Courtesy USDAThe 2013 onion crop from Idaho and eastern Oregon is expected to mirror the 2012 crop in volume and quality, despite a hot summer and isolated virus issues.The region is in the midst of what could be the second-hottest summer on record, and yellow iris virus is thriving in isolated areas, but onion growers in Idaho and eastern Oregon report the 2013 crop overall should be very similar to 2012’s in both quantity and quality.
Grower members of the Idaho-Eastern Oregon Onion Committee said in mid-August that harvest was just beginning in some areas, with digging expected to hit full swing about a week after Labor Day.
“We have experienced some hot weather. It’s a variable crop of average size and shows limited signs of the weather. At this point the volume is undetermined, but the quality of the crop is good,” said Candi Fitch, executive director of the Parma, Idaho-based committee.
The Idaho-eastern Oregon onion deal traditionally follows those in New Mexico and California, and the crop appears to be on schedule with that pattern this year, growers said. The region planted “a tad more” acres this year, said Chris Woo, sales manager for Ontario, Ore.-based Murakami Produce, which packs onions for Potandon Produce, Idaho Falls, Idaho.
There are about 21,000 acres of onions in the region, which traditionally produces about 1 billion pounds annually, according to the Idaho-Eastern Oregon Onion Committee’s website. In terms of onion growing regions, the Treasure Valley area is the largest single producing region in the country, responsible for about 25% of the onions consumed in the U.S., according to the committee information.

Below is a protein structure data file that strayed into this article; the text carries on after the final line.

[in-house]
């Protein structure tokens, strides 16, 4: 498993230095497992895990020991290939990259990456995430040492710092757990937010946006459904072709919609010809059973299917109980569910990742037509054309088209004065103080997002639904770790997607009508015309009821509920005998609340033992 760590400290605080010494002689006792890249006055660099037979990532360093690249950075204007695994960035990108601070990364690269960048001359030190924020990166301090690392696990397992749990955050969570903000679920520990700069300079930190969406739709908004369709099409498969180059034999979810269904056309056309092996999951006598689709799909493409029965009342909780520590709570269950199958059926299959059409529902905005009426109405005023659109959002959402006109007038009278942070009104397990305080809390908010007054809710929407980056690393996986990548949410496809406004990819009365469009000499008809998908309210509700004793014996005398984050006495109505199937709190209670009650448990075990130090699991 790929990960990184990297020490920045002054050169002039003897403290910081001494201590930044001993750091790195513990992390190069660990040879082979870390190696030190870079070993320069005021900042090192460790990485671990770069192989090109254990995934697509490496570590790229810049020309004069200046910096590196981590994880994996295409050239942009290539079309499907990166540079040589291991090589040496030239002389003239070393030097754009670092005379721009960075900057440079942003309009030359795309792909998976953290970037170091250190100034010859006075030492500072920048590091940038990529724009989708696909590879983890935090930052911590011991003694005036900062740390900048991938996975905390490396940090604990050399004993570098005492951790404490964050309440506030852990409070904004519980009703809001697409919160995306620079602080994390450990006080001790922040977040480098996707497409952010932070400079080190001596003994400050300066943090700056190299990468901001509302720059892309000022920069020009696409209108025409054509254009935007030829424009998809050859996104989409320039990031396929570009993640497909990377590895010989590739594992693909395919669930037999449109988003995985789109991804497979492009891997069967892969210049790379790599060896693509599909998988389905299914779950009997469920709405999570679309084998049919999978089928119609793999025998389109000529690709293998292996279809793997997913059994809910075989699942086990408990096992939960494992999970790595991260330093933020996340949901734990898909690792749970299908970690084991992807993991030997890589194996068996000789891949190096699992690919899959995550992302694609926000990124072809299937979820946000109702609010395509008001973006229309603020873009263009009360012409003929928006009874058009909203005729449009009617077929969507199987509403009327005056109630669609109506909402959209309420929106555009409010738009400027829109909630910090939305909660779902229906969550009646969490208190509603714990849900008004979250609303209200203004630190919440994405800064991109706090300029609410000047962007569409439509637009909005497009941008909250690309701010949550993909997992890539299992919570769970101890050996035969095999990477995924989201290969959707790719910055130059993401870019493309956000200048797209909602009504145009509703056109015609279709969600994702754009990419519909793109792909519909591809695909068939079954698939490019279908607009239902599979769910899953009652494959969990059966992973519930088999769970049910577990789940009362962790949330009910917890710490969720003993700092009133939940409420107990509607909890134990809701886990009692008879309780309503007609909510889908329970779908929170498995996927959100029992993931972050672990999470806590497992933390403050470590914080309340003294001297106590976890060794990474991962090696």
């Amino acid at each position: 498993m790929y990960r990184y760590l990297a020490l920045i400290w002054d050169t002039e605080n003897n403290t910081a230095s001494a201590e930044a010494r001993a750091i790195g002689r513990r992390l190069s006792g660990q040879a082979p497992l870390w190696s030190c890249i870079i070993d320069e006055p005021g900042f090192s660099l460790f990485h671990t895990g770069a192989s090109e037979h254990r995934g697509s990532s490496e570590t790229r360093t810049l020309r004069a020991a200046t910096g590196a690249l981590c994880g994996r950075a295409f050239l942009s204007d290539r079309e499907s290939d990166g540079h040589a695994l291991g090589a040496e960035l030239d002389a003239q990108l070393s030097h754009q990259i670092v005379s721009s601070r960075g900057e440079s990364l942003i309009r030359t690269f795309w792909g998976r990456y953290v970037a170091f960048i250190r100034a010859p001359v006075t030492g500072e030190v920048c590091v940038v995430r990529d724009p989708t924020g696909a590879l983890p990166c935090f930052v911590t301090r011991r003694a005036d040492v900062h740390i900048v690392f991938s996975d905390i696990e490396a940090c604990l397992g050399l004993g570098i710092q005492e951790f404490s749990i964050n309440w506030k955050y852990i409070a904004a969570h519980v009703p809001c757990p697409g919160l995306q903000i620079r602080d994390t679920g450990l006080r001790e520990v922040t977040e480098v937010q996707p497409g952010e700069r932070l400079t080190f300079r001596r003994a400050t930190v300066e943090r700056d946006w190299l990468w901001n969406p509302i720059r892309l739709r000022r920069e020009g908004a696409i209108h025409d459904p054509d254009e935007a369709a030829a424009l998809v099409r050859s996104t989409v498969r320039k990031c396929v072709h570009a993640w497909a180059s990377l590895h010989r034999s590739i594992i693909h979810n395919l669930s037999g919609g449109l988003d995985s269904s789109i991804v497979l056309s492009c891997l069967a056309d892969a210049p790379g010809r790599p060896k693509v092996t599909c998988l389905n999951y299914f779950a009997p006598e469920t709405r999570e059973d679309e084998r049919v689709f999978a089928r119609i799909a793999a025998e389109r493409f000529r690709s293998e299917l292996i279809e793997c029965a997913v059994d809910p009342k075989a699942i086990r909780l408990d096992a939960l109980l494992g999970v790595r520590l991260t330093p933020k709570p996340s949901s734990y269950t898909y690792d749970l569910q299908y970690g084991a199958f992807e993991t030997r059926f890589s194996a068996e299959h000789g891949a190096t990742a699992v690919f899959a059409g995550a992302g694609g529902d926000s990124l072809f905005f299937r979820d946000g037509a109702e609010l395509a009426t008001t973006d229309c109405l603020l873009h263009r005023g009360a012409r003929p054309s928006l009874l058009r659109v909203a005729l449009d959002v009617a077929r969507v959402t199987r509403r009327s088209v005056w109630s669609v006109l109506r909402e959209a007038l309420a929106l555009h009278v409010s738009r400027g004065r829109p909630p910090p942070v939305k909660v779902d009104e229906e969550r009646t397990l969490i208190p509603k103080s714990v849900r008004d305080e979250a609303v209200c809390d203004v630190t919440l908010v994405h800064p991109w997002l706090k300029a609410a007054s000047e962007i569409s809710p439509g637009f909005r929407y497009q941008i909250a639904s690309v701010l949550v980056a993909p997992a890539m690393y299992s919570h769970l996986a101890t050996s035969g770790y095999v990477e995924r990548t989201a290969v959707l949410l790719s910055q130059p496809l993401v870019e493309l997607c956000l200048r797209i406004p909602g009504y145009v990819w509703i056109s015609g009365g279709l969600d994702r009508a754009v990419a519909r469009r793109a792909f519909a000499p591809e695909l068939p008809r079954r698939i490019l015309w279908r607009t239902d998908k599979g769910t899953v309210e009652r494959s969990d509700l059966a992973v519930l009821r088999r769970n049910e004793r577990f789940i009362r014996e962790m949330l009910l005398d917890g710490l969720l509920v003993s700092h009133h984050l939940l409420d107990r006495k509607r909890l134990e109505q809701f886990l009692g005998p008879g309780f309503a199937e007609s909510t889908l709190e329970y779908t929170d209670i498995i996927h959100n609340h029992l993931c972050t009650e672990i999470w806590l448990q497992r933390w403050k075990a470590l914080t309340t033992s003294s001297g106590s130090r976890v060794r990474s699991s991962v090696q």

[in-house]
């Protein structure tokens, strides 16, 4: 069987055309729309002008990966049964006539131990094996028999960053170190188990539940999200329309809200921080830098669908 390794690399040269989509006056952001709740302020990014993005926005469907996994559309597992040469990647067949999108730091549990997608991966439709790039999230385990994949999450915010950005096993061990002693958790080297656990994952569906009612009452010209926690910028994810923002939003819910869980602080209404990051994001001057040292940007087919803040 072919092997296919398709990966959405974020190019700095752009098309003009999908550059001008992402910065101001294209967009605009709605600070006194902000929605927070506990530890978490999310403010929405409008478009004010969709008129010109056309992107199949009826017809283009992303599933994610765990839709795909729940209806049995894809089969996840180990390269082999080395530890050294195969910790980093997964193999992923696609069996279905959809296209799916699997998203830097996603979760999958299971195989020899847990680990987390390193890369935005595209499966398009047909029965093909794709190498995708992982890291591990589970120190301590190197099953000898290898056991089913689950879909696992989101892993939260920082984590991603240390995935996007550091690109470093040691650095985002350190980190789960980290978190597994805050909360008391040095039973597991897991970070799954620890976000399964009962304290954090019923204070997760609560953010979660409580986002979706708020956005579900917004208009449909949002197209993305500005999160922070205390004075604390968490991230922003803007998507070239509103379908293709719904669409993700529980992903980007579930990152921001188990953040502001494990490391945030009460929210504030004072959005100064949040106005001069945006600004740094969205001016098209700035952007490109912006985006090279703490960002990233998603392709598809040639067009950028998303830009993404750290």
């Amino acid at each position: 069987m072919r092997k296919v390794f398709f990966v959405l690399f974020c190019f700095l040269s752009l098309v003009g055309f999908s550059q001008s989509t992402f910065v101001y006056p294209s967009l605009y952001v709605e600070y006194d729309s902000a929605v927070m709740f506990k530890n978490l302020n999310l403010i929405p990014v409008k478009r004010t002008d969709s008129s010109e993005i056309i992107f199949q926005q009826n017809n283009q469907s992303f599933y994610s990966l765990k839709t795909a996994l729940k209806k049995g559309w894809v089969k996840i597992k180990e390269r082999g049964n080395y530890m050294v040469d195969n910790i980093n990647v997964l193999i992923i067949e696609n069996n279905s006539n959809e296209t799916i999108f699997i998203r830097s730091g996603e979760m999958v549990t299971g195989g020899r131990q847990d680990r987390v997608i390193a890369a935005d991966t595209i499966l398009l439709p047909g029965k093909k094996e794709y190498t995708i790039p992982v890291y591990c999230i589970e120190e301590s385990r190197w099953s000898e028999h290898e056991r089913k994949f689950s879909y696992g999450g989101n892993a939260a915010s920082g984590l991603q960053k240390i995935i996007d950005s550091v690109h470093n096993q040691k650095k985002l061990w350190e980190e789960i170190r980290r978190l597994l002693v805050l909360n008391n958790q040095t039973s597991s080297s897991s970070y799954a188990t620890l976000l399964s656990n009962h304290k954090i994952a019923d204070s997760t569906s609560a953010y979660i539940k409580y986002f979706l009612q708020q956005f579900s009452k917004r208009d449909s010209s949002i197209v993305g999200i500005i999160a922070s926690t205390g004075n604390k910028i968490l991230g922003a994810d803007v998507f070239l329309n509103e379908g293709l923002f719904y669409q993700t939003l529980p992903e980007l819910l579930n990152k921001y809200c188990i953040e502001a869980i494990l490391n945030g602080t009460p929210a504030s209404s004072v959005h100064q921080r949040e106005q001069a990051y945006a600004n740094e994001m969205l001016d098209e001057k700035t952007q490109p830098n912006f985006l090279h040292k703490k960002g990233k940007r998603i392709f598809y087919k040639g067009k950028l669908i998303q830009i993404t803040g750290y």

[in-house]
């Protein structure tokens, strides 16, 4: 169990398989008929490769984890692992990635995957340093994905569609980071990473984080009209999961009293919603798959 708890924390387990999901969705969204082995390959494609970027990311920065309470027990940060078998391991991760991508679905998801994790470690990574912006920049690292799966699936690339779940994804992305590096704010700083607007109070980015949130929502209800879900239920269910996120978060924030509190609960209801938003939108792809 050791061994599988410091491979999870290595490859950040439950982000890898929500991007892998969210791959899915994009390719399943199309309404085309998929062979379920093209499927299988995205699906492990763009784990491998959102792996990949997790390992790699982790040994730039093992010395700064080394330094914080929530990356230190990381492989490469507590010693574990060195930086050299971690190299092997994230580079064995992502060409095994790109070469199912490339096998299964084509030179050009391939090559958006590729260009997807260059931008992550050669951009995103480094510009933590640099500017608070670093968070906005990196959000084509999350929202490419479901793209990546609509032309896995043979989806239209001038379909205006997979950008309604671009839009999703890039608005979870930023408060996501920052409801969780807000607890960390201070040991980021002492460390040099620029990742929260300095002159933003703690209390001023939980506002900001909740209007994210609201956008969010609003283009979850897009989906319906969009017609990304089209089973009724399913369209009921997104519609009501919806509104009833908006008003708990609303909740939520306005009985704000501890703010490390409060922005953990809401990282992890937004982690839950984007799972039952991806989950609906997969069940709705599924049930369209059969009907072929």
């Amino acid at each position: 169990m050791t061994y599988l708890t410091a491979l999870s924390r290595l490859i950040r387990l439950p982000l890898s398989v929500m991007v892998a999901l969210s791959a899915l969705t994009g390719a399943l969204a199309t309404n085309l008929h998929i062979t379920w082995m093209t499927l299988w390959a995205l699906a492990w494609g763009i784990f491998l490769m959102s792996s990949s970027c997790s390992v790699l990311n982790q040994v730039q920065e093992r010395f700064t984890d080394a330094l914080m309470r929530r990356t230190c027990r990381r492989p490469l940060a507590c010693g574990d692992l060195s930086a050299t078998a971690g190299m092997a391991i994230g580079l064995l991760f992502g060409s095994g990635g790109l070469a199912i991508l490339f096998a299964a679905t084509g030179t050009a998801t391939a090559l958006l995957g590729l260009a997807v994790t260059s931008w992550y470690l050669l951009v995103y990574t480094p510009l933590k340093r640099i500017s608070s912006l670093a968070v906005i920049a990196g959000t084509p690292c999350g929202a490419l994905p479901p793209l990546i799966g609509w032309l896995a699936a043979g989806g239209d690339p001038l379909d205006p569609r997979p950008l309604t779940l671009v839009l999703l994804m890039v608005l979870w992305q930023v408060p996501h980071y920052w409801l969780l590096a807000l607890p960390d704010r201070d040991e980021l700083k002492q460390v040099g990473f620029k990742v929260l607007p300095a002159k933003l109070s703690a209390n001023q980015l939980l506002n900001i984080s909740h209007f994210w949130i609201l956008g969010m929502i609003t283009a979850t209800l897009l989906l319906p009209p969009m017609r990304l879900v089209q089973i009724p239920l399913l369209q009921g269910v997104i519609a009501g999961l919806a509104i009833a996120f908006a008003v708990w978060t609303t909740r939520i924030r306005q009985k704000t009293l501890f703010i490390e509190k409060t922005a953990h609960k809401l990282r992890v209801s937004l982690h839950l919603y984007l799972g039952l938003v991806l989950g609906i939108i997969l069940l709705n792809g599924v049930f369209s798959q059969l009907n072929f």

Chris Wada, director of marketing and exports for Wada Farms Marketing LLC, Idaho Falls, Idaho, said as of Aug. 19 the onions were looking similar to the 2012 crop in terms of quantity and quality.
click image to zoomCourtesy Snake River ProduceThe 2013 onion harvest at Wissel Farms, Nampa, Idaho, was off to a strong start in mid-August.Paul Skeen, president of the Malheur County (Oregon) Onion Growers Association, agreed overall quantity and quality will likely be as good as last year, but he said sizing may not be.
“We’re on our way to having the second hottest summer on record,” Skeen said. “We’ve got good quality, but the heat means we probably won’t have as many supers and colossals.”
Yellow virus threatens crop
Skeen, owner of Skeen Farms Inc., Nyssa, Ore., said growers in the Malheur region have told him that the yellow iris virus is hitting hard in some isolated spots.
He said it’s too early to tell how severe losses could be, but said he expects at least 10% of the crop to fall victim to the virus, which is carried by thrips.
Kay Riley, general manager of Snake River Produce, Nyssa, Ore., said the onion thrips are quite prolific in some fields.
“Some people have told me they will have significant losses,” Riley said. “Some fields will be a complete bust.”
Riley said he expected to begin packing in late August and continue through mid-October as usual.